It is a lovely little theatre, and has the distinction of being the longest continuously-running theatre in the country, having first opened in 1766 (and thus celebrating it's 250th anniversary this year), and has recently been renovated.

Although the theatre is old, this production of Jane Eyre is new - and very good.

It has a small cast, so everyone, except Madeleine Worrall (Jane) and Melanie Marshall (Bertha Rochester) plays multiple roles - this does lead to one or two distracting moments (Lowood Institute turns out to have several remarkably hirsute and deep-voiced orphan girls, for instance)

I thought it was a really imaginative adaptation. I had some reservations about the number of ladders involved in the set, and would have liked the sub-plot about Jane's inheritance to have been left in,as that does emphasise that Jane has a real choice, between returning to Mr Rochester, marrying St John, or remaining unmarried and financially independent, but of course there is a limit to how much you can squeeze in to a 3 hour play!

I shall be looking out for more work from Sally Cookson, the director,and from the cast. 

Saturday, 30 January 2016

A visit to Wells, and a glimpse of the past

Although I am not a churchgoer, I love the buildings, and the music, and the poetry of the book of  common prayer. I often pop into the Cathedral when I go to Wells, and last weekend was no different.

In January each year, the cathedral removes all the seats from the Nave, to allow it to be seen in all its uncluttered glory, and to give an idea of what it may have felt like when it was new, back in 1348 when the Scissor Arches were built.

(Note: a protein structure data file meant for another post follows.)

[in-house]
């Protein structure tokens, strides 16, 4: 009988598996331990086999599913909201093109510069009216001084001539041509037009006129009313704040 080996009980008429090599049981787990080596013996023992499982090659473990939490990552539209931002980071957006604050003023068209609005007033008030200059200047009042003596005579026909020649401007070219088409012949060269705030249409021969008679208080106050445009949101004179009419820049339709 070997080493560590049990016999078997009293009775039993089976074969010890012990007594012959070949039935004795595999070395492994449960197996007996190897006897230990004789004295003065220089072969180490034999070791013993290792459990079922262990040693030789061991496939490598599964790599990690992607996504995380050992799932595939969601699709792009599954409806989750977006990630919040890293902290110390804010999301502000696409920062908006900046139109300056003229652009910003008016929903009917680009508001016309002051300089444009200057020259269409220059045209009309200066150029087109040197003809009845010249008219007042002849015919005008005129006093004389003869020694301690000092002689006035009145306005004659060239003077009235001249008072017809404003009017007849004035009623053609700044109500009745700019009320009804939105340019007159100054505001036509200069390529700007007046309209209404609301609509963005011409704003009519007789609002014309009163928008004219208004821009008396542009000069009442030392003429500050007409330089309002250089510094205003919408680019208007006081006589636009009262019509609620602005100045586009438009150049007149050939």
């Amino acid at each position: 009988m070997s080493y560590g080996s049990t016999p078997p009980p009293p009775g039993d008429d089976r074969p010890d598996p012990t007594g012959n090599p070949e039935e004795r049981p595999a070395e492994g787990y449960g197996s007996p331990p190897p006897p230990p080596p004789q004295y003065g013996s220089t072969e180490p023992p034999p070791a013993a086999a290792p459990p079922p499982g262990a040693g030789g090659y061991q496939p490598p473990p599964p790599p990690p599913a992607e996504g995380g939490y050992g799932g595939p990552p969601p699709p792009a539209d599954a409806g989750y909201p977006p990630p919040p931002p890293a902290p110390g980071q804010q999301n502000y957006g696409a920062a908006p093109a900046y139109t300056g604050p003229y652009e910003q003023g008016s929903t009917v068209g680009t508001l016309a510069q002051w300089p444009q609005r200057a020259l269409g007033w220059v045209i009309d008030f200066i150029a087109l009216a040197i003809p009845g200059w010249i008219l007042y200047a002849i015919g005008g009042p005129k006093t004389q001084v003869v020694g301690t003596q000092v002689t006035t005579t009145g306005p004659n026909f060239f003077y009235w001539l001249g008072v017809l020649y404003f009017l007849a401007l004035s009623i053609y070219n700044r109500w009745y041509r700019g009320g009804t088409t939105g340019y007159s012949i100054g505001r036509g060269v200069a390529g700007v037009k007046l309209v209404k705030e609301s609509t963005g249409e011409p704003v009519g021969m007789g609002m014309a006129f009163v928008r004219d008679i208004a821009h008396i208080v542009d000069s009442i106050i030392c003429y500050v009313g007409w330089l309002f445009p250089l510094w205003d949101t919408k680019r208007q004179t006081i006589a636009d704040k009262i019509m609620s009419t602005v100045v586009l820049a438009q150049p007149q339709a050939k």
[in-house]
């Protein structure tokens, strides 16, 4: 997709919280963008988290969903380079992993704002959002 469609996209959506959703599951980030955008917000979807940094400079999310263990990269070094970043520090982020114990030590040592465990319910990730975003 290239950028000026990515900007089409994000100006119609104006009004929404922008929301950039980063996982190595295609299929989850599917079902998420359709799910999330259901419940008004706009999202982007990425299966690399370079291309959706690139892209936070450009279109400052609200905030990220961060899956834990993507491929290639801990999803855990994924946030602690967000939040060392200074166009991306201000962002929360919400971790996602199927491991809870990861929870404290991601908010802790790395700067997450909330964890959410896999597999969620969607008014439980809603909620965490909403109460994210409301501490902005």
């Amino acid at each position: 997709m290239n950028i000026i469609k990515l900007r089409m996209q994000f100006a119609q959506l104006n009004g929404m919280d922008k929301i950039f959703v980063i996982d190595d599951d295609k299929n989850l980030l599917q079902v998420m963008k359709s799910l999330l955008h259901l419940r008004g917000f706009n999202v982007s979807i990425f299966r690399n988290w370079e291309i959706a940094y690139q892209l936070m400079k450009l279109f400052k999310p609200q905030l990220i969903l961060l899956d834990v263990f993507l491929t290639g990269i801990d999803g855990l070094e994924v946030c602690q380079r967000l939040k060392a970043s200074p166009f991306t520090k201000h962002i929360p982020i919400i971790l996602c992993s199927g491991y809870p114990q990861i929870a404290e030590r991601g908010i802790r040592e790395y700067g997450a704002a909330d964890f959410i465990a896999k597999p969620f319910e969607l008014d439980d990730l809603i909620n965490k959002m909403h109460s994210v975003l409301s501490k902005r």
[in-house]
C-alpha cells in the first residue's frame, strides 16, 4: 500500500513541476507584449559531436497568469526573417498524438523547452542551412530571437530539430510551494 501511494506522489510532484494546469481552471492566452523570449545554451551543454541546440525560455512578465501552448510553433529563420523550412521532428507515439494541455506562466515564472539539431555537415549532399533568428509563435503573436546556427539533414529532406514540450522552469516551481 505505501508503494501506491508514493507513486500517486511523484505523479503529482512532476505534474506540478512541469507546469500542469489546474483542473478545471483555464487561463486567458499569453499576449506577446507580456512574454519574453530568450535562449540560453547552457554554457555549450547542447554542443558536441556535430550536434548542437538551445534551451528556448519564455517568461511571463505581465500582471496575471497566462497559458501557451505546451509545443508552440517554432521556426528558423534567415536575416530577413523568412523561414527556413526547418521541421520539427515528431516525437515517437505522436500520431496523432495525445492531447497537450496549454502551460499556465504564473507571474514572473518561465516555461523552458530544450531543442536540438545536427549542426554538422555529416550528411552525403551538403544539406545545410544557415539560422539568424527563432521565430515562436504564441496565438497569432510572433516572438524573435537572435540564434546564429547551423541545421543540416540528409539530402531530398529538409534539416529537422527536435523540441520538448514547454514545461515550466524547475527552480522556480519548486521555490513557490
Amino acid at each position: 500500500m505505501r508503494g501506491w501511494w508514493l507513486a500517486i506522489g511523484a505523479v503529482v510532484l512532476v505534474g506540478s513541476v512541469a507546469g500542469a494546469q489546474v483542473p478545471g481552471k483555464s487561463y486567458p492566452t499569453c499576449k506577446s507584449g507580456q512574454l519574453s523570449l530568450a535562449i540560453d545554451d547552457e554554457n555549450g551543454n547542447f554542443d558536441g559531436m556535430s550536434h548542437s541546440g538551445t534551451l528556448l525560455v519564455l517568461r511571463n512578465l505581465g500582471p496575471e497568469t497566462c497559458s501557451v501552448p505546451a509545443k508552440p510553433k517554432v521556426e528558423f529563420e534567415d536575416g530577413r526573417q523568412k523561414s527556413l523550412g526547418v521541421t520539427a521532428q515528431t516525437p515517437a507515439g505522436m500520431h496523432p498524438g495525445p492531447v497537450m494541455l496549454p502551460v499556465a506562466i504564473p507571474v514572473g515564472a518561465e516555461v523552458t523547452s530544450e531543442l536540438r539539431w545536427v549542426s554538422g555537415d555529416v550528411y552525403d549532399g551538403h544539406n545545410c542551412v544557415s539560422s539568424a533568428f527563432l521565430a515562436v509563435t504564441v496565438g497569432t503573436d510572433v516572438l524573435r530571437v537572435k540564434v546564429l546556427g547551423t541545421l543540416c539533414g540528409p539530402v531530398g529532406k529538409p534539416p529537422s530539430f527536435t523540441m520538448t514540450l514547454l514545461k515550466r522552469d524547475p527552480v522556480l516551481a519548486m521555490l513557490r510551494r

Although of course it would have been much less austere in those days, before the reformation and then the Roundheads whitewashed over or removed all of the frescos and gilding and other decoration.

I was lucky that it was also nearly empty when I went in, so I got the full effect. It's beautiful. 

I'm also looking forward to seeing it soon, on screen, when the BBC screens the second 'Hollow Crown' plays - some parts of Richard III, which stars Benedict Cumberbatch and Judi Dench, among other,  were filmed at Wells, and the cathedral appears (very recognisably) in the trailer which has just been released.

It's an amazing building.

Sunday, 24 January 2016

Oranges, and things

I was supposed to have guests this weekend but sadly they had to cancel, but I have been keeping busy, never the less.